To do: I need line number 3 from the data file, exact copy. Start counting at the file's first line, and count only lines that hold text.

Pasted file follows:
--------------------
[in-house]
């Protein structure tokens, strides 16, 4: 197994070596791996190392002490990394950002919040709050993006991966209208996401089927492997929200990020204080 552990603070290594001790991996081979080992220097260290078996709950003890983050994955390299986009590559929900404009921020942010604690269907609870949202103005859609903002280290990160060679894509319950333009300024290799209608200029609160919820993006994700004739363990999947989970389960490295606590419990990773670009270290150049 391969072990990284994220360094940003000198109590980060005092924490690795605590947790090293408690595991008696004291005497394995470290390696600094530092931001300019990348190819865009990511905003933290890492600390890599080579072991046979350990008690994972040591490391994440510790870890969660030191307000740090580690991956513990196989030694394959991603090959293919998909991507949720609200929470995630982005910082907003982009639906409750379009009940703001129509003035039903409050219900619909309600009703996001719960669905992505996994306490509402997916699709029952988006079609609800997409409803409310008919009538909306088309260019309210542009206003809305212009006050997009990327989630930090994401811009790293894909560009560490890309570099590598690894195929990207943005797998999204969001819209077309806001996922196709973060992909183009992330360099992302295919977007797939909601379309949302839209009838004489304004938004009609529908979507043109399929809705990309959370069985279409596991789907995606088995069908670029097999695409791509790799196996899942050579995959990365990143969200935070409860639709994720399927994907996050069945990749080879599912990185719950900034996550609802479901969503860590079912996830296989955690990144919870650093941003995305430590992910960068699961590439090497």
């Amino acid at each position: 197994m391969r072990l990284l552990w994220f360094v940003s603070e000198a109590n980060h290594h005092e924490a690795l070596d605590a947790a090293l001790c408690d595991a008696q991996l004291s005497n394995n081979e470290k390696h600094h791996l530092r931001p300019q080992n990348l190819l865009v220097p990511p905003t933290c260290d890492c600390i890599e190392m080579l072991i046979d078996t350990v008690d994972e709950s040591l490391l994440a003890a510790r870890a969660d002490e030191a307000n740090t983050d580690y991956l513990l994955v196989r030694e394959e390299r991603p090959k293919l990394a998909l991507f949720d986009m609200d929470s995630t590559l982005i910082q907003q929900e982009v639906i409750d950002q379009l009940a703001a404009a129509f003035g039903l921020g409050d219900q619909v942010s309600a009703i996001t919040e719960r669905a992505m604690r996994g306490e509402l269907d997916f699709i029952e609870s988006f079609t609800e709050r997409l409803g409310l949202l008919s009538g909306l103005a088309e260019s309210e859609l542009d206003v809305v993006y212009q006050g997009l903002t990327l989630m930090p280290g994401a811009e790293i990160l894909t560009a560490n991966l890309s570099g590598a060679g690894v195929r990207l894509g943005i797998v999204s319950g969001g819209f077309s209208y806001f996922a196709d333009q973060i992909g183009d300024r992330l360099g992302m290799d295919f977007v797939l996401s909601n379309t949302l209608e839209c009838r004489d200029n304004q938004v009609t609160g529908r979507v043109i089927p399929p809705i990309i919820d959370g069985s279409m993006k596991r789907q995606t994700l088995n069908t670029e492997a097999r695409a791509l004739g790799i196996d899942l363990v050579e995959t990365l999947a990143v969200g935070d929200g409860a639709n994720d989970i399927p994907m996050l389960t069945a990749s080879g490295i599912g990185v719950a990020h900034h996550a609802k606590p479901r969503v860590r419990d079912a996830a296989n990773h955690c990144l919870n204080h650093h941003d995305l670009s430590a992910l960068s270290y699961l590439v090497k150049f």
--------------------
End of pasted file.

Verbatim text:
């Amino acid at each position: 197994m391969r072990l990284l552990w994220f360094v940003s603070e000198a109590n980060h290594h005092e924490a690795l070596d605590a947790a090293l001790c408690d595991a008696q991996l004291s005497n394995n081979e470290k390696h600094h791996l530092r931001p300019q080992n990348l190819l865009v220097p990511p905003t933290c260290d890492c600390i890599e190392m080579l072991i046979d078996t350990v008690d994972e709950s040591l490391l994440a003890a510790r870890a969660d002490e030191a307000n740090t983050d580690y991956l513990l994955v196989r030694e394959e390299r991603p090959k293919l990394a998909l991507f949720d986009m609200d929470s995630t590559l982005i910082q907003q929900e982009v639906i409750d950002q379009l009940a703001a404009a129509f003035g039903l921020g409050d219900q619909v942010s309600a009703i996001t919040e719960r669905a992505m604690r996994g306490e509402l269907d997916f699709i029952e609870s988006f079609t609800e709050r997409l409803g409310l949202l008919s009538g909306l103005a088309e260019s309210e859609l542009d206003v809305v993006y212009q006050g997009l903002t990327l989630m930090p280290g994401a811009e790293i990160l894909t560009a560490n991966l890309s570099g590598a060679g690894v195929r990207l894509g943005i797998v999204s319950g969001g819209f077309s209208y806001f996922a196709d333009q973060i992909g183009d300024r992330l360099g992302m290799d295919f977007v797939l996401s909601n379309t949302l209608e839209c009838r004489d200029n304004q938004v009609t609160g529908r979507v043109i089927p399929p809705i990309i919820d959370g069985s279409m993006k596991r789907q995606t994700l088995n069908t670029e492997a097999r695409a791509l004739g790799i196996d899942l363990v050579e995959t990365l999947a990143v969200g935070d929200g409860a639709n994720d989970i399927p994907m996050l389960t069945a990749s080879g490295i599912g990185v719950a990020h900034h996550a609802k606590p479901r969503v860590r419990d079912a996830a296989n990773h955690c990144l919870n204080h650093h941003d995305l670009s430590a992910l960068s270290y699961l590439v090497k150049f």